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Analysing the consistency between built-up areas and human activities and the impacts on the urbanization process: a case study of Zhengzhou, China
- He, Xiaohui, Li, Ziwei, Guo, Hengliang, Tian, Zhihui, Wang, Xiaolei
- International journal of remote sensing 2019 v.40 no.15 pp. 6008-6035
- Landsat, case studies, cities, issues and policy, population growth, remote sensing, urban population, urbanization, China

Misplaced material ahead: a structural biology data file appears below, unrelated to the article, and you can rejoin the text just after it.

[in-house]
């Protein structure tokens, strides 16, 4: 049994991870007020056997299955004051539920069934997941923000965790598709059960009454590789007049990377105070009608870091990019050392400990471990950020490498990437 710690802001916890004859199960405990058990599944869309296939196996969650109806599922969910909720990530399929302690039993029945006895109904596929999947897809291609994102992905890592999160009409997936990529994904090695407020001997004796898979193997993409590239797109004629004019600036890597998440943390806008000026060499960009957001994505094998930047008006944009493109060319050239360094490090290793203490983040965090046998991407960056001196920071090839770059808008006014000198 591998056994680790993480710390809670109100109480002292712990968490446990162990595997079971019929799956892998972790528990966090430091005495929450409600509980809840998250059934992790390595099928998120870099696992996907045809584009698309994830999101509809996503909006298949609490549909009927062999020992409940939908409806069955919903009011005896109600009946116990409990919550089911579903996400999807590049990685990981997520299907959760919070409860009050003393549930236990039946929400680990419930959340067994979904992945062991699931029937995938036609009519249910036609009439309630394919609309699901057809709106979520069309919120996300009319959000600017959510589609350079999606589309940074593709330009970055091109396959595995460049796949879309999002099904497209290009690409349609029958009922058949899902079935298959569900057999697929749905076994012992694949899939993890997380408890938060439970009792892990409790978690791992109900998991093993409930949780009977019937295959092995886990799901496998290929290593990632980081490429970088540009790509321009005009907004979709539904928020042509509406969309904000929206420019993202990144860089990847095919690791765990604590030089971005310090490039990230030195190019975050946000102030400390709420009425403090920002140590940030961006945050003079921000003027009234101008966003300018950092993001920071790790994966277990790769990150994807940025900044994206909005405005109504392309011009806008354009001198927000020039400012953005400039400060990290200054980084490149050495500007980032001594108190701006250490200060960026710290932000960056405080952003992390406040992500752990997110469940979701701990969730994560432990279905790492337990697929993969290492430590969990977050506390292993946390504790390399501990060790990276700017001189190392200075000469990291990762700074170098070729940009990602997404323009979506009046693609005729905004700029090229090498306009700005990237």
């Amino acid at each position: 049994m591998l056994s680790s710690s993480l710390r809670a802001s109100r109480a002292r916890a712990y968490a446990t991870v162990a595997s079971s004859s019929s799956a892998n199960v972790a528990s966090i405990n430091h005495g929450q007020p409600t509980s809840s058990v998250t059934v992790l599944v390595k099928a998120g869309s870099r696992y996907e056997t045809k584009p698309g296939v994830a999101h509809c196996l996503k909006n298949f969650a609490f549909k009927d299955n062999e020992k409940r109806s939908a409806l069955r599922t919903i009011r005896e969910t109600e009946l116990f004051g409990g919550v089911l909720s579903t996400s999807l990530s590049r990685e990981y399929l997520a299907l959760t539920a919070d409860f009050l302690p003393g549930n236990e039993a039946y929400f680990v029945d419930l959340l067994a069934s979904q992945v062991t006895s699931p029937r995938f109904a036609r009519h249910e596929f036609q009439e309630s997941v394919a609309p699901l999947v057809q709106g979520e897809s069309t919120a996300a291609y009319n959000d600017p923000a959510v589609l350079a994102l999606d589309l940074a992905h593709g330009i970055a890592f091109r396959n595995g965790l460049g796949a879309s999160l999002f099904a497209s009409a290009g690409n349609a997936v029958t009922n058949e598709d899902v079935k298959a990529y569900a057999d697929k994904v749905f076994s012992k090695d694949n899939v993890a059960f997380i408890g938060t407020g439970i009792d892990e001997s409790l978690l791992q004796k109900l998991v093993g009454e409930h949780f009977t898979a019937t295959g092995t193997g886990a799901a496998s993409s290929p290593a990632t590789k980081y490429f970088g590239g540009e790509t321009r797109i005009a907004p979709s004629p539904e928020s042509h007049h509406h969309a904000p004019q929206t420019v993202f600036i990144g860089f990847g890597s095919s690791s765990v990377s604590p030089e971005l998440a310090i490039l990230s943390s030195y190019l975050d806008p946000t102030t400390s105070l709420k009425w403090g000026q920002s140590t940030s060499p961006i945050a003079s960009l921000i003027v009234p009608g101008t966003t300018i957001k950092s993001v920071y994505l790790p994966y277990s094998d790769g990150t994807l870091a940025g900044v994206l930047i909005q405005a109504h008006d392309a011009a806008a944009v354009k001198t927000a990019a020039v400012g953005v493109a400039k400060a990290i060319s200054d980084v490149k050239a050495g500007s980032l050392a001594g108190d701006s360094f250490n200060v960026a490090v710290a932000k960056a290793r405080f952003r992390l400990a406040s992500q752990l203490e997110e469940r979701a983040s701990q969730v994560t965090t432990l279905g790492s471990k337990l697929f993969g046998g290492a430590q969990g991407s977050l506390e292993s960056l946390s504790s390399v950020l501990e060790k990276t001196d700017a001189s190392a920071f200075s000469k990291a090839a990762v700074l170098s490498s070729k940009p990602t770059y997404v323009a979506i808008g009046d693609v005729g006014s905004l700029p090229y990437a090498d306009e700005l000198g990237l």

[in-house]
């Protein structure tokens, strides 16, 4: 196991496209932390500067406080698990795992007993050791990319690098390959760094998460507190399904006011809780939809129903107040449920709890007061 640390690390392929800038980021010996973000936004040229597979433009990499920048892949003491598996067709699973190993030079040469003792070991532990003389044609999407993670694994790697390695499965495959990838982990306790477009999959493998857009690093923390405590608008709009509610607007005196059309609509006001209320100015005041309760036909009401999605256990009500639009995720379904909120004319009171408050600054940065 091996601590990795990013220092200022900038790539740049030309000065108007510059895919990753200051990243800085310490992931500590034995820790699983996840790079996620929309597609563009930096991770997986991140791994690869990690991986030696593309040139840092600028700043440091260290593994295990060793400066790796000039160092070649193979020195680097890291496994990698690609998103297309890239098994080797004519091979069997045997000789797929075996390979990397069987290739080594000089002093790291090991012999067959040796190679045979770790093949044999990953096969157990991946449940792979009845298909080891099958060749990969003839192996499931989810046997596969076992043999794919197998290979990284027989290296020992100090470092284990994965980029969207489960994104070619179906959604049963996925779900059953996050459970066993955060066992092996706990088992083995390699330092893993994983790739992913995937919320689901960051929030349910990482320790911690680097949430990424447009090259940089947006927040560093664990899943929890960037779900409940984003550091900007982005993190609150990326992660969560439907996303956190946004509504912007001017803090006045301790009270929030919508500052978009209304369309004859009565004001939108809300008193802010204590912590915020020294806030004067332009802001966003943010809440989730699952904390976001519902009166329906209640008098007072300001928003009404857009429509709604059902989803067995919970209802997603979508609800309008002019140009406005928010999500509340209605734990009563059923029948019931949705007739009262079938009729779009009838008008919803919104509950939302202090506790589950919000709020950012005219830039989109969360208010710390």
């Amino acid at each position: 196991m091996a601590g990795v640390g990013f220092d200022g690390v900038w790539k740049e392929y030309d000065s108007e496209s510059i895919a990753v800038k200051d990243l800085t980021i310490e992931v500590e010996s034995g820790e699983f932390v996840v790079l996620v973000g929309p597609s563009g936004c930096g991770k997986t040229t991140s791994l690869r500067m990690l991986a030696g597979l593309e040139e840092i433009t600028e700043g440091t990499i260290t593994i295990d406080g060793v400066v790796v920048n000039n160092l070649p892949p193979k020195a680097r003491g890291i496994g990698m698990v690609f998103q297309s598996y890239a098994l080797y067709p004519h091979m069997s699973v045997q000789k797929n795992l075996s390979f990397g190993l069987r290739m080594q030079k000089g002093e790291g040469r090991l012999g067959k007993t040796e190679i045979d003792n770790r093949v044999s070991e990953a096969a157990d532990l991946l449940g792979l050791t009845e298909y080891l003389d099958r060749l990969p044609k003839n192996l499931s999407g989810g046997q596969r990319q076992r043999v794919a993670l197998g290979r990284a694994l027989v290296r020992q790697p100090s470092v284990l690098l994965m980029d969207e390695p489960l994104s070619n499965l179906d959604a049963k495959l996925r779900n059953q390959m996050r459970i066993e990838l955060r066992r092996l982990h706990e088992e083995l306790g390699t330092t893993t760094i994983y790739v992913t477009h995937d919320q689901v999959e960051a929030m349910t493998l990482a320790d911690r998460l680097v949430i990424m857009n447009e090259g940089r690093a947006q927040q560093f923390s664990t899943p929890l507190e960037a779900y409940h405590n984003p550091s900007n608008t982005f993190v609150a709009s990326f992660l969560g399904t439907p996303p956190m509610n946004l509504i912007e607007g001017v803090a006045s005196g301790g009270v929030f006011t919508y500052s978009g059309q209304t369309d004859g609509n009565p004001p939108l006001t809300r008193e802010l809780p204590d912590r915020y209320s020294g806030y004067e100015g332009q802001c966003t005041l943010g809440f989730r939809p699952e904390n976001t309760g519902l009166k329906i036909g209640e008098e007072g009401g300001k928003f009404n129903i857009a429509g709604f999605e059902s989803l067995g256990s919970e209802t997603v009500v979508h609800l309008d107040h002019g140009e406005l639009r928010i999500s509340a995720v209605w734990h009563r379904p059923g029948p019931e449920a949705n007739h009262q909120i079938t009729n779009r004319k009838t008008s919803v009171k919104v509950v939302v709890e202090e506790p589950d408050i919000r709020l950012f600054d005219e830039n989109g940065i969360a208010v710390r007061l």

- Urbanisation is accompanied by drastic urban sprawl and populations gathering in cities. The new urban districts in China have gradually become the most effective form of built-up area expansion, but the corresponding human activities within these built-up areas have not increased at the same rate, which has led to the emergence of urbanisation-related problems, such as ghost cities. However, few studies have focused on the evolution of this inconsistency within a city, especially at multiple scales. Based on Landsat images and the Defense Meteorological Satellite Programme-Operational Linescan System (DMSP-OLS) data, our study calculated the barycentre, the agglomeration degree and the consistency index to quantitatively analyse the spatio-temporal consistency between built-up areas and human activities within a city from 1993 to 2013. A mainstream urban example in China, Zhengzhou, which accepted financial and policy support from the government and underwent rapid urbanisation, was chosen as a case study. The results of this study showed that (1) the consistency between built-up areas and human activities was characterised by an approximately S-shaped curve that divided the city’s development into three stages, namely, relative stability (1993–1998), rapid development exhibiting inconsistency (1998–2008) and the optimisation and matching of spatial factors (2008–2013); (2) the inconsistency stage had two diametrically opposed patterns: the increase in human activities lagged behind the expansion of built-up areas, and the opposite occurred in older areas, which resulted in the emergence of ghost cities in new districts and crowded populations in the old cities; and (3) the inconsistency stage occurs easily; thus attention should be paid during the promotion of urbanisation processes in rapidly developing cities such as Zhengzhou; however, as the urban population increases, under economic development and a policy of unceasing expansion, the area of inconsistency was mitigated after 2010. Our findings illustrated the influence of consistency on built-up areas and human activities in terms of coordinated development within cities and provided a better understanding of the urbanisation process in Chinese cities.